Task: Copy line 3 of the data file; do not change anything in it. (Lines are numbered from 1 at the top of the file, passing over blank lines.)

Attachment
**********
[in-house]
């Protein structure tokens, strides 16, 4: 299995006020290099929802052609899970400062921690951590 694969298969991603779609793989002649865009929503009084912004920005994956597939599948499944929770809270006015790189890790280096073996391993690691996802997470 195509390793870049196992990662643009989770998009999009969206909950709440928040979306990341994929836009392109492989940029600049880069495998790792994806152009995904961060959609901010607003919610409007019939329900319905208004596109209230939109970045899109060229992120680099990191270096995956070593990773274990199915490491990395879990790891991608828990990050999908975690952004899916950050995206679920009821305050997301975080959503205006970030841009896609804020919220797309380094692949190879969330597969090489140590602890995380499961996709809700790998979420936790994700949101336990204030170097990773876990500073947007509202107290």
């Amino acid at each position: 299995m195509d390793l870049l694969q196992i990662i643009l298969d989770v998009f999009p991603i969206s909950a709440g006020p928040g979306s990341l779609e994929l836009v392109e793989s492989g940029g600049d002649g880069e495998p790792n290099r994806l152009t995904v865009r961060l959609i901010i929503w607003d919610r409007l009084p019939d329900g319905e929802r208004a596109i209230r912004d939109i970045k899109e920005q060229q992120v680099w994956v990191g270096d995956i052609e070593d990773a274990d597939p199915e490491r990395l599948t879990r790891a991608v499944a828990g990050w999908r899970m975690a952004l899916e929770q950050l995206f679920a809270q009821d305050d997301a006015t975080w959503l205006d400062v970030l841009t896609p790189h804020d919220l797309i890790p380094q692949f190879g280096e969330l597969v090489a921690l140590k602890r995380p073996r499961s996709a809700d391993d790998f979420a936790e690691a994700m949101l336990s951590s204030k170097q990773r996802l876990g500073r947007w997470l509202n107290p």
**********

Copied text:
């Amino acid at each position: 299995m195509d390793l870049l694969q196992i990662i643009l298969d989770v998009f999009p991603i969206s909950a709440g006020p928040g979306s990341l779609e994929l836009v392109e793989s492989g940029g600049d002649g880069e495998p790792n290099r994806l152009t995904v865009r961060l959609i901010i929503w607003d919610r409007l009084p019939d329900g319905e929802r208004a596109i209230r912004d939109i970045k899109e920005q060229q992120v680099w994956v990191g270096d995956i052609e070593d990773a274990d597939p199915e490491r990395l599948t879990r790891a991608v499944a828990g990050w999908r899970m975690a952004l899916e929770q950050l995206f679920a809270q009821d305050d997301a006015t975080w959503l205006d400062v970030l841009t896609p790189h804020d919220l797309i890790p380094q692949f190879g280096e969330l597969v090489a921690l140590k602890r995380p073996r499961s996709a809700d391993d790998f979420a936790e690691a994700m949101l336990s951590s204030k170097q990773r996802l876990g500073r947007w997470l509202n107290p």